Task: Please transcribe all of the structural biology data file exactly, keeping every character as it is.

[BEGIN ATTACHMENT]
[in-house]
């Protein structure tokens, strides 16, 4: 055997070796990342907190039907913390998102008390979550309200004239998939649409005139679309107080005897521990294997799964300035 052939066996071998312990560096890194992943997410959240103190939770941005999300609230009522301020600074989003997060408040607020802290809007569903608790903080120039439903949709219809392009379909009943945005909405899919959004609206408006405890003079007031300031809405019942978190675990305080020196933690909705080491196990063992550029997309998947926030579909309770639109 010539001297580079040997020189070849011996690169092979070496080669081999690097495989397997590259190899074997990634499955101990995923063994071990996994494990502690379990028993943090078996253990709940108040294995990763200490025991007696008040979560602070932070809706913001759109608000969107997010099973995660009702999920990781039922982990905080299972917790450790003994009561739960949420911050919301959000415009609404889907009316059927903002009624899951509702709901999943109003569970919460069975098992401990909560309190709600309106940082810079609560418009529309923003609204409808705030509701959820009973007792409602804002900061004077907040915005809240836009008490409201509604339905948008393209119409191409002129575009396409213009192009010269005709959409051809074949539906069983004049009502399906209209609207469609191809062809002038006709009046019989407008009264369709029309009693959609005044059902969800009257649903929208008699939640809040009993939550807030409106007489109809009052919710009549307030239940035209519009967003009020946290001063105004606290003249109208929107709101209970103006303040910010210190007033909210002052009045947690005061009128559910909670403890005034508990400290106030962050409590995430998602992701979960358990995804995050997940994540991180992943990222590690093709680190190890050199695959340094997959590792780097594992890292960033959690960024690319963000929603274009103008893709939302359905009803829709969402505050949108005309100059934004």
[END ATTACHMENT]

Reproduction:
[in-house]
């Protein structure tokens, strides 16, 4: 055997070796990342907190039907913390998102008390979550309200004239998939649409005139679309107080005897521990294997799964300035 052939066996071998312990560096890194992943997410959240103190939770941005999300609230009522301020600074989003997060408040607020802290809007569903608790903080120039439903949709219809392009379909009943945005909405899919959004609206408006405890003079007031300031809405019942978190675990305080020196933690909705080491196990063992550029997309998947926030579909309770639109 010539001297580079040997020189070849011996690169092979070496080669081999690097495989397997590259190899074997990634499955101990995923063994071990996994494990502690379990028993943090078996253990709940108040294995990763200490025991007696008040979560602070932070809706913001759109608000969107997010099973995660009702999920990781039922982990905080299972917790450790003994009561739960949420911050919301959000415009609404889907009316059927903002009624899951509702709901999943109003569970919460069975098992401990909560309190709600309106940082810079609560418009529309923003609204409808705030509701959820009973007792409602804002900061004077907040915005809240836009008490409201509604339905948008393209119409191409002129575009396409213009192009010269005709959409051809074949539906069983004049009502399906209209609207469609191809062809002038006709009046019989407008009264369709029309009693959609005044059902969800009257649903929208008699939640809040009993939550807030409106007489109809009052919710009549307030239940035209519009967003009020946290001063105004606290003249109208929107709101209970103006303040910010210190007033909210002052009045947690005061009128559910909670403890005034508990400290106030962050409590995430998602992701979960358990995804995050997940994540991180992943990222590690093709680190190890050199695959340094997959590792780097594992890292960033959690960024690319963000929603274009103008893709939302359905009803829709969402505050949108005309100059934004």